Used Guns Get In Wrong Hands

As CBS News reported in August, most of the major cities suing gun makers are also arms dealers themselves, selling or trading tens of thousands of old police weapons that end up on the streets.

CBS News Correspondent Vince Gonzales continues an investigation into what really happens to old service weapons.

In January, when the mayor of Miami-Dade County, Alex Penelas, filed suit against gun manufacturers, he joined a growing national movement that now includes 27 cities and counties.

"This lawsuit is...a cry for justice on behalf of people who are no longer able to speak for themselves," said Penelas.

Since 1996, the year he took office, 125 young people have died from gunfire in his city, which is why he decided to take on the powerful gun lobby, the mayor says.

Miami-Dade County also sells its old service weapons but with tough restrictions.

"We have a very clear policy, and in fact we have a contract with a police supply company that requires that all of the guns that they take back from us be resold only to public safety or police personnel," Penelas says.

Kiesler Police Supply of Indiana, one of the nation's largest gun dealers, guaranteed in writing last year that more than a thousand Miami-Dade guns would be sold to law enforcement personnel only.

CBS News obtained printouts detailing where those guns went. Mayor Penelas had never seen the list.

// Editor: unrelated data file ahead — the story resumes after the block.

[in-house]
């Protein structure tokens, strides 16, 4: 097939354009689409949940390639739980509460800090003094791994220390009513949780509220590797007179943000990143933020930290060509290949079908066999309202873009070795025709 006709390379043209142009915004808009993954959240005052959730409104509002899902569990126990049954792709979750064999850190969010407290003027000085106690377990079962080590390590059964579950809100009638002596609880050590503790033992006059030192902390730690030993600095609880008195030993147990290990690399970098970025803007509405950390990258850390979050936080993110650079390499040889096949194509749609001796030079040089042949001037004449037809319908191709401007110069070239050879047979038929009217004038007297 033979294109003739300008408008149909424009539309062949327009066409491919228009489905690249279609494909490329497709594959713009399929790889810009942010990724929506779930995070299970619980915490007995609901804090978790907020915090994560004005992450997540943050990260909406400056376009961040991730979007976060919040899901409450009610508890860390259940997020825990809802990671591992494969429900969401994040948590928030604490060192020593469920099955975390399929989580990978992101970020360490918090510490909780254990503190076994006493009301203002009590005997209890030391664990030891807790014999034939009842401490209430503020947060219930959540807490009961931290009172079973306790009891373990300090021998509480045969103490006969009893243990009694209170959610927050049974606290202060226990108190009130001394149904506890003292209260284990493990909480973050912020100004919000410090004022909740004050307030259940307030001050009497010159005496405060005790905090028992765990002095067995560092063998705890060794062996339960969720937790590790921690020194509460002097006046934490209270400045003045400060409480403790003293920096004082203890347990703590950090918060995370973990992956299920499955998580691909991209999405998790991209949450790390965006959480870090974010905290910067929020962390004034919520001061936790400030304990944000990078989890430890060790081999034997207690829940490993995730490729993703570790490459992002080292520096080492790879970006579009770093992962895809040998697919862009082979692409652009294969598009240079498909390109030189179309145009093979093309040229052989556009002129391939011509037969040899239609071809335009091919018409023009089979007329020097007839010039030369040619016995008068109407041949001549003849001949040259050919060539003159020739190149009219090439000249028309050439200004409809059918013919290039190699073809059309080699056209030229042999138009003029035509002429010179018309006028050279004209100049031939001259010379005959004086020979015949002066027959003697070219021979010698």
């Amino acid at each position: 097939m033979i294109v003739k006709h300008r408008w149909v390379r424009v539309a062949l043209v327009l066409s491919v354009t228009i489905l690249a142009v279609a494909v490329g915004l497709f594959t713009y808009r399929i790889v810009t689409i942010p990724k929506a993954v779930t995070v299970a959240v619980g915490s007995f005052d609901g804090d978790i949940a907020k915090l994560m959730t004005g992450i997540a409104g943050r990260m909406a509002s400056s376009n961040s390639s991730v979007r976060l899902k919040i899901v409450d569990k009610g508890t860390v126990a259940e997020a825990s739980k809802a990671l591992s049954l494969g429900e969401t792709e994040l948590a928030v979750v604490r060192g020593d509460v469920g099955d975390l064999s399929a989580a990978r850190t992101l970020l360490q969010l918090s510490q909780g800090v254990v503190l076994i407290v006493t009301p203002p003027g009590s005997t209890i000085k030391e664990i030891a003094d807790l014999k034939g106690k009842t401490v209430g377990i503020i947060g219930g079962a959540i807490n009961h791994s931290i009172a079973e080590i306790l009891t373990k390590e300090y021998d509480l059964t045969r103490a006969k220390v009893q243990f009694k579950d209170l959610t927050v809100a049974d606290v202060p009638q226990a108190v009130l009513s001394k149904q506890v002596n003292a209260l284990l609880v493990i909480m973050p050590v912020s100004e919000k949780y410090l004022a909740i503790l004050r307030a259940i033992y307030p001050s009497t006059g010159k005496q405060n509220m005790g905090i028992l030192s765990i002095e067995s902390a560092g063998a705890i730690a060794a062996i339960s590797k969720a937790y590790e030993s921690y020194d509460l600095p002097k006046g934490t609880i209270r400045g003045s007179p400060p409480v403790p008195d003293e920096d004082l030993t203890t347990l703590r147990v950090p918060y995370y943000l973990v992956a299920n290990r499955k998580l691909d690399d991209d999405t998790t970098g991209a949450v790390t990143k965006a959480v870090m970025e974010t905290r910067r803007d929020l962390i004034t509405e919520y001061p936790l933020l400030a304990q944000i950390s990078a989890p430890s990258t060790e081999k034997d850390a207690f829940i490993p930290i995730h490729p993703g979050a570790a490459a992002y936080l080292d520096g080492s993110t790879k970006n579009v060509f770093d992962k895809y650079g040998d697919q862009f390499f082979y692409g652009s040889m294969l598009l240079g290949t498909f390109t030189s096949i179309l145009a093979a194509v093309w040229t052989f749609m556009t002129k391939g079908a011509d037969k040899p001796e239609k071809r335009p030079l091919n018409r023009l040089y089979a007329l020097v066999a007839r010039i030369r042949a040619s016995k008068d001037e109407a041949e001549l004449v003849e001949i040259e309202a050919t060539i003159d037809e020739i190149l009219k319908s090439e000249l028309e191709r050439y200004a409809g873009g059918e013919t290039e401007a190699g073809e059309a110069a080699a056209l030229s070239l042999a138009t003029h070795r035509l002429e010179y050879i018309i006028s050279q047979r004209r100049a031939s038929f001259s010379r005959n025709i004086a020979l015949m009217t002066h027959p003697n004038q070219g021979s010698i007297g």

According to the list, it doesn't look like the guns are staying in the law enforcement community.

"I've been assured that they are complying with our contract and that they are complying with the requirements that they be sold only within the law enforcement community," Penelas says.

Kiesler shipped 50 Miami-Dade revolvers to RNJ Guns & Ammo in California. CBS News sent a producer and cameraperson undercover to see if the guns were really being sold only to law enforcement personnel.

With no trouble they were able to legally buy two Ruger .38 caliber revolvers. The sales tags said "police trade-in" and the serial numbers match those of the Miami-Dade weapons. And while they did have to answer some questions, no one asked if they were law enforcement personnel. The gun store did not return repeated phone calls from CBS News.

Kiesler also shipped 41 police revolvers back to Miami. CBS News went to Lou's Police Supply for a comment. The owner wouldn't talk on camera, but he told CBS News all the police guns were exported to foreign security services. But according to State Department documents obtained by CBS News, some of them went to Costa Rica for resale to consumers, a clear violation of the law enforcement-only contract.

And when the guns did go to American law enforcement personnel, some went to police departments but most went to individuals, police officers, prosecutors, even part-time arson investigators, with some buying as many as 25 guns They're free to sell or trade them to anyone they please and some already have.

The mayor says he may go after Kiesler for breech of contract.

Doug Kiesler who signed the gun deal would not talk to CBS News on camera, but he says his company has done nothing wrong. "We really tried to do the right thing on these guns and it backfired on us," he says.

"We will take a very serious look at this and, if necessary, terminate the contract and just destroy our own service guns if we have to," Penelas says.

This is exactly what CBS News did with the two Miami-Dade County police revolvers it bought.

For more information on the subject, read Vince Gonzales' previous reports "When Police Are Arms Dealers" and "Police Put Guns On The Street."

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